Mexican rights commission criticizes gov’t, protesters for abuses during Oaxaca unrest
By Mark Stevenson
2:22 p.m. May 24, 2007
MEXICO CITY – Mexico’s governmental National Human Rights Commission said on Thursday that federal police tortured detainees and that both sides – including protesters – committed excesses in 2006, when demonstrators seized the colonial city of Oaxaca for almost five months before being dislodged.
In its final report on the Oaxaca unrest – which it said cost 12 lives, with victims on all sides – the commission slammed the federal government for not intervening sooner after state authorities were overwhelmed by the unrest. It recommended constitutional changes to oblige the federal government to come to the aid of local authorities more quickly.
The commission, which has powers to recommend but not oblige authorities to remedy rights violations, also called on the Mexican army to end the practice of detaining civilians at military bases, where rights officials were sometimes barred from entering.
Commission President Jose Luis Soberanes said that local and federal police – who arrested some demonstrators without enough evidence and held them incommunicado, sometimes on army bases – and protesters who blockaded the city and hijacked and burned vehicles both had mistreated the people of Oaxaca.
“It is important to note that, without exception, both sides in the confrontation committed excesses,” the report stated. “Both the demonstrators and public servants committed aggression against the people of Oaxaca.”
But Soberanes noted that the commission is only empowered to examine the conduct of public servants in the case.
He said he hoped the administration of President Felipe Calderón would adopt the recommendations and investigate rights violations. Calderón took office after his predecessor, Vicente Fox, sent federal police in to retake the city in October, months after Oaxaca state police were forced out by protesters.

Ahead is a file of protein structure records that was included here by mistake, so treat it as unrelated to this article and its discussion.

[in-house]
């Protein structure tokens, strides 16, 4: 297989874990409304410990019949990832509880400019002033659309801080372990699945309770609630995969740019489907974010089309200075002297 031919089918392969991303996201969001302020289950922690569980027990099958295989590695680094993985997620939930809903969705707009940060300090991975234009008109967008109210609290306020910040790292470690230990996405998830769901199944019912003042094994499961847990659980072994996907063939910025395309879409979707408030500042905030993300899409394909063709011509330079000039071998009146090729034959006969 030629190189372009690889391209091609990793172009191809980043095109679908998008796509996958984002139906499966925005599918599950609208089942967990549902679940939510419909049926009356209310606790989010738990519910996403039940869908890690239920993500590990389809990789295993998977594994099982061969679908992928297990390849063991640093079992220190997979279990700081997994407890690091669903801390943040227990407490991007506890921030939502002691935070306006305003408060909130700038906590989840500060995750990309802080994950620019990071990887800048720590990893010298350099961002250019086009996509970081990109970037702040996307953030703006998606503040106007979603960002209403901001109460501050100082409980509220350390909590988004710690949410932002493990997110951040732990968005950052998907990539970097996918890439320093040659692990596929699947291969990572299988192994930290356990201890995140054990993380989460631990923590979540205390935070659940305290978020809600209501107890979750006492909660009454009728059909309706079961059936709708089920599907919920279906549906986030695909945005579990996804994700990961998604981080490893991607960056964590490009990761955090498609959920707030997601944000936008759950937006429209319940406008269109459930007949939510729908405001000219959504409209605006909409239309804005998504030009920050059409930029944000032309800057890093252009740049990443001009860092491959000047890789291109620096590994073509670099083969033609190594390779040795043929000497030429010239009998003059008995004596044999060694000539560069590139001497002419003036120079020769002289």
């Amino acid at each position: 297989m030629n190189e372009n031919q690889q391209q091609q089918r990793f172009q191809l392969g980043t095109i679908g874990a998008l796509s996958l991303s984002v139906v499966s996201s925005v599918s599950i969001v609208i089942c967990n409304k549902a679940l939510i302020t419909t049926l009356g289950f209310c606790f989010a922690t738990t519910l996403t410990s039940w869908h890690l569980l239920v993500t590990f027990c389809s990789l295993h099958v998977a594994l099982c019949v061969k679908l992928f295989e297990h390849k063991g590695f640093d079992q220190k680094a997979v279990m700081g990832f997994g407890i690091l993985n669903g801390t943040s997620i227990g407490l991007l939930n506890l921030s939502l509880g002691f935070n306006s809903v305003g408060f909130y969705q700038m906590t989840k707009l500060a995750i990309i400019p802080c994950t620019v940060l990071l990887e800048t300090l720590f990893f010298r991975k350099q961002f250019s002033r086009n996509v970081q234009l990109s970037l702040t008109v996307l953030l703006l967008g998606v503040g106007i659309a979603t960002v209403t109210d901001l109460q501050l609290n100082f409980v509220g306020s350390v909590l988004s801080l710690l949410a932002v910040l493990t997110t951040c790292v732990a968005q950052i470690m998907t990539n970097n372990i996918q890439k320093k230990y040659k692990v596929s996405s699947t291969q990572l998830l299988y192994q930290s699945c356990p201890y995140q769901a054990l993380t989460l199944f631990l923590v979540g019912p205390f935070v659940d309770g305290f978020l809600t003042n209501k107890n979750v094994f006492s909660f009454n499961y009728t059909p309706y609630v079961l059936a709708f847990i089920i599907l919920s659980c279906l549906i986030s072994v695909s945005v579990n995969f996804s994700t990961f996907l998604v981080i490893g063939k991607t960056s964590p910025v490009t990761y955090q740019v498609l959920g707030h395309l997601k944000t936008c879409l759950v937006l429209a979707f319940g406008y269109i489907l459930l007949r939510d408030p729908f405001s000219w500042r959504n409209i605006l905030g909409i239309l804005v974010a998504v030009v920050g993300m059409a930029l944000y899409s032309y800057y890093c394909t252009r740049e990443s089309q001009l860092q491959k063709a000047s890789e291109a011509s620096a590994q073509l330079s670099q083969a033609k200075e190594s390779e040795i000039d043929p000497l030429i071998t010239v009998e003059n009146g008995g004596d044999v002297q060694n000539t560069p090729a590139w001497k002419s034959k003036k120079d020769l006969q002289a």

“The administration of Felipe Calderón … has no reason to bear the burden of the dead of (Vicente) Fox,” Soberanes said, while condemning the Fox administration for having “unjustifiably delayed, for more than a month and a half, in complying with its constitutional duty to help restore order and peace in Oaxaca.”
While only one death was directly attributable to the police raid that ended the long-running protest by striking teachers and leftists, 11 more were closely related to the conflict: many were protest supporters shot down by unidentified gunmen, as well as one protest opponent slashed to death.
Others died who may not have taken sides in the conflict, like one motorcyclist who broke his neck when he ran into an unseen cable at a protesters’ barricade, or a person who died in an ambulance blocked by the demonstrators.
Nine people died in other circumstances only indirectly related to the conflict, such as an auto accident of protest supporters.
The commission criticized the investigation of Bradley Roland Will, a 36-year-old journalist-activist from New York shot by unidentified gunmen during the unrest, saying that Oaxaca prosecutors had failed to probe the facts or bring a good case against the possible culprits.
Soberanes expressed hope that federal prosecutors could get to the bottom of the Will case.
The commission also found evidence that 13 detainees being transported to prison were physically tortured en route by federal police, but did not provide more specific details.
In all, the commission received 1,352 complaints of rights violations, and found hundreds of them justified, mainly for excessive use of force or improper treatment of suspects by local and federal police. (end)
La Jornada further reported as follows:
Ulises Ruiz encubre a responsables de represión en Oaxaca: APPO
Ulises Ruiz covers up for those responsible for the repression in Oaxaca: APPO
Octavio Vélez, corresponsal translation by Nancy Davies
Oaxaca, Oax. The APPO pointed out that the governor of the state Ulises Ruiz Ortiz, is not going to punish those responsible for the repression against the teachers popular movement because it is defending them to the last. Proof of that, said one of the spokespersons for the APPO, Cástulo López Pacheco, is that the former Attorney General for Justice, Lizbeth Caña Cabeza, who is named by the CNDH as responsible for the actions against justice, was designated candidate for local deputy by the PRI to protect her from punishment for several assassinations , illegal imprisonments and torture.
Given this, he said that the APPO will have recourse to international organizations especially the Inter-American Court for Human Rights so that those responsible may be brought to justice because they shouldn’t remain with impunity for any crime, nor for the repression of the people. (end)
All this reflects, in my view, the effort to bury the governor’s role in events, before the August elections. I doubt it can be done. Nevertheless, one need only to recall the origin of the splinter Section 59 of the teachers union, to understand that this governor plays a hard game.